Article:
Replication Methodologies

Blue SquareFrequently, when one tries to determine a disaster recovery transfer methodology, one gets stuck on the different methods available as they each have their strengths and weaknesses.  I’ll ignore backups for the time being – backup images can be tapes shipped by truck from primary site to recovery site, or backups replicated by backup appliances.  The focus will be on replication of “immediately” usable data sent over the network from primary site to recovery site.

Types of replication:

  • Application Replication – Using an application to move data.  This could be Active Directory, Microsoft SQL Server, Oracle DataGuard, or other application specific methods
  • OS Replication – This typically uses some application within the Operating system and used to ship files … this could be something as simple as rsync
  • Hypervisor Replication – For those that run virtualized environments, replication occurs at the hypervisor layer.  This could be VMware vSphere Replication
  • Storage Replication – This is when an array replicates the data.


With Application Replication – one can be confident that the application is replicated in a usable form.  Without quiescing the applications, applications may not be entirely recoverable.  (quiescing is the process of placing the application in a state that is usable – usually, this consists of flushing all data in RAM to disk).  However, the question that inevitably comes up is:  “What about all the other systems I will need at the recovery site?”

With OS Replication – the application that moves the data, tends to be fairly simple to understand:  copy this directory structure (or folder) to the receiving system and place in such and such folder.  However, with this methodology, the question that arises is:  “What about the registry and open files?”  If the process just sweeps the filesystem for changes, what happens to files that are open by some other application (i.e. not quiesced — could be a problem with database servers)?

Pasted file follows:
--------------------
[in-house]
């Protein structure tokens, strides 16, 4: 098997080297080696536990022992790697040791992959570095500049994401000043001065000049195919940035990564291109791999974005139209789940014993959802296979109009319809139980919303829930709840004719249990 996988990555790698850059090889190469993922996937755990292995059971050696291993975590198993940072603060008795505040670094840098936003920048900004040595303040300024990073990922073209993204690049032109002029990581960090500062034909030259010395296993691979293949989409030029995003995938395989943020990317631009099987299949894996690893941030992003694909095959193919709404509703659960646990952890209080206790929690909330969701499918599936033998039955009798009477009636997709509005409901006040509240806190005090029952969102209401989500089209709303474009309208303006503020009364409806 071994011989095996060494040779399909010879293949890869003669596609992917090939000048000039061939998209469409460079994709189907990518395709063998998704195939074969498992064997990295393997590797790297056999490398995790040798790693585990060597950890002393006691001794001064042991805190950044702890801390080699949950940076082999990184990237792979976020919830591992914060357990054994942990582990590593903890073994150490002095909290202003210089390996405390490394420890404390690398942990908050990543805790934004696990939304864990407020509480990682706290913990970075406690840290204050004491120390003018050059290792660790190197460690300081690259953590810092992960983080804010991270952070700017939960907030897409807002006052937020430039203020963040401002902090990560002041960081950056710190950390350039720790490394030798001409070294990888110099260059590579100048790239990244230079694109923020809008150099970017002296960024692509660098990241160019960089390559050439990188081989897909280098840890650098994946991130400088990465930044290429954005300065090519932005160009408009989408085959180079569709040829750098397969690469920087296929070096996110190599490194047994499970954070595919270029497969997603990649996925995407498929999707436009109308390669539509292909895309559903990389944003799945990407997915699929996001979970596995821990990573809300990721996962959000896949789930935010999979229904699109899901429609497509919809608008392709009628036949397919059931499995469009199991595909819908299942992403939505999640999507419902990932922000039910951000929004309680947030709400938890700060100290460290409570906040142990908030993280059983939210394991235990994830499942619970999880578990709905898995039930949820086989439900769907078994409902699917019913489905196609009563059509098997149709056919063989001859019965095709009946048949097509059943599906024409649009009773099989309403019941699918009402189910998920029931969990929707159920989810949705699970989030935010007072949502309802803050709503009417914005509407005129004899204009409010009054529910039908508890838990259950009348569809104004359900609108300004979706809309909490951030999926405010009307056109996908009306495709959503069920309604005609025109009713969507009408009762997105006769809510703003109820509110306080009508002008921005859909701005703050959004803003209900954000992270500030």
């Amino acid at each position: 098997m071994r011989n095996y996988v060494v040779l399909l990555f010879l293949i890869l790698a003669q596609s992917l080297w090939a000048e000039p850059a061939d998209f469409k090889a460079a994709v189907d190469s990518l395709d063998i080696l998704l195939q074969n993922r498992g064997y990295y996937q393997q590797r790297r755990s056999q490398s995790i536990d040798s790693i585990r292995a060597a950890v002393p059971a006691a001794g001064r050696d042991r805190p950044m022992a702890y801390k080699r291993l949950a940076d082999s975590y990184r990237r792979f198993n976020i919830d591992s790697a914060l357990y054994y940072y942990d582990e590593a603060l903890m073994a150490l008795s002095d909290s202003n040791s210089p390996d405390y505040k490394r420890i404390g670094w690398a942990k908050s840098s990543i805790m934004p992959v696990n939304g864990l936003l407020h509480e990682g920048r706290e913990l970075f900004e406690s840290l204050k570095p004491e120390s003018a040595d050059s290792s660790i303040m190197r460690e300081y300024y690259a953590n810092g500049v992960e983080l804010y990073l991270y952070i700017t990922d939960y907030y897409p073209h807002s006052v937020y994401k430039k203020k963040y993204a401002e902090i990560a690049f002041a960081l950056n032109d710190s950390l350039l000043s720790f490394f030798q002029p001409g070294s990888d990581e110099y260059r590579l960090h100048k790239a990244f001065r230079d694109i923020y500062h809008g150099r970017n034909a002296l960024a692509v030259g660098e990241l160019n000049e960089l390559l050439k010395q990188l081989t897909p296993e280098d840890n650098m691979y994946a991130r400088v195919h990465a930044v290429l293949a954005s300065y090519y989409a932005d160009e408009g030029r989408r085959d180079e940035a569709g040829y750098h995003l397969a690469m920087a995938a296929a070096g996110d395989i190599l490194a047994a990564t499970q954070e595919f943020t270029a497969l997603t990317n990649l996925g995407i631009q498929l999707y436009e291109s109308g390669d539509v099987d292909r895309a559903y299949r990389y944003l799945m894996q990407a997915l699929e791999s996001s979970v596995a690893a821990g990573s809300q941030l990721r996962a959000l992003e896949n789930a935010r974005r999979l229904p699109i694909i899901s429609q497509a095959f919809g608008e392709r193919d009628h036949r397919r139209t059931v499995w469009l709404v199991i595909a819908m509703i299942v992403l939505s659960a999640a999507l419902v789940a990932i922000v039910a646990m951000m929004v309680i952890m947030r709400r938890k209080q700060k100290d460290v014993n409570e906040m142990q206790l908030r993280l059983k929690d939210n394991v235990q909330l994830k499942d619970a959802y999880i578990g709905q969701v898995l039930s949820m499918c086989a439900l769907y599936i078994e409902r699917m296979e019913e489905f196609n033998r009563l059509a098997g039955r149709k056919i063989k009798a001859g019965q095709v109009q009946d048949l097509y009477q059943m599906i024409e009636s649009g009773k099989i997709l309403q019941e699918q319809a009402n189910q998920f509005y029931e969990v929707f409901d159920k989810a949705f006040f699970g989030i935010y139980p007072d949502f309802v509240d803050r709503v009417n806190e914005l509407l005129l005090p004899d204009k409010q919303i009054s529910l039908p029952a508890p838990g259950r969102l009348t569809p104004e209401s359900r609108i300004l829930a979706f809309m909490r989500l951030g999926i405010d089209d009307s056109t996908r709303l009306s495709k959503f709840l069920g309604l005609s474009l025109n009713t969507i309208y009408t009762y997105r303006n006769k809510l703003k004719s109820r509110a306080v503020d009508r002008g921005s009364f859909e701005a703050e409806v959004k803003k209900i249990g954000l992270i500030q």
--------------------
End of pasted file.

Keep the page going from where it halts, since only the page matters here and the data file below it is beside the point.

With Hypervisor Replication (for virtualized environments) – The hypervisor sits underneath the guest operating system(s).  This has the advantage of catching the writes from the guest.  To write to disk, the guest has to write to the hypervisor and then the hypervisor writes to disk.  The data can then be duplicated at this level.  For this method, the inevitable question is:  “What about by physical machines that haven’t been virtualized?”  One can still have issues with non-quiesced apps.

With Storage Array Replication – The array sends to its peer at the remote site.  The advantage of this method is that it can handle virtual or physical environments.  The disadvantage is that an array on the remote side must match the protected site.  This can be problematic, as frequently, sophisticated arrays with this technology tend to be costly.

Regardless of the methodology, there has to be coordination between the two sides.  The coordination tends to be handled by having whichever facility at each end provided by the same vendor:  e.g. SQL server to SQL server, VMware vSphere Replication appliances to vSphere Replication appliances, Storage vendor like NetApp to NetApp.  [I’m ignoring Storage Hypervisors and just bundling those into the Storage Array layer.]

Every method has its own set of rules.  Imagine I had a document where I wanted a copy across town.  I could:

  1. walk it over myself – but I would have to follow the rules of the road and not cross against red lights
  2. e-mail it – but I would need to know the e-mail address and the recipient would need to have e-mail to receive it.
  3. fax it – but I would need a fax machine and the recipient would need a fax machine and I would need to dial the number of the recipient’s fax machine.
  4. send it with US postal – but I would need to fill out the envelope appropriately, with name, address, city, state.
  5. call the recipient and dictate it – but I would need the phone number and the recipient needs a phone.  I would also need to speak the same language as the person on the other end of the phone.

These simplistic examples that we use every day, are used here to illustrate that there are certain norms that we are so familiar with that we ignore that they are norms.  But, without these norms, the communication could not be done.  Likewise, users should not be surprised that each data replication method has its own requirements and that the vendors are picky as they wish to define the method of communication.


Rev 1.0 06/25/13


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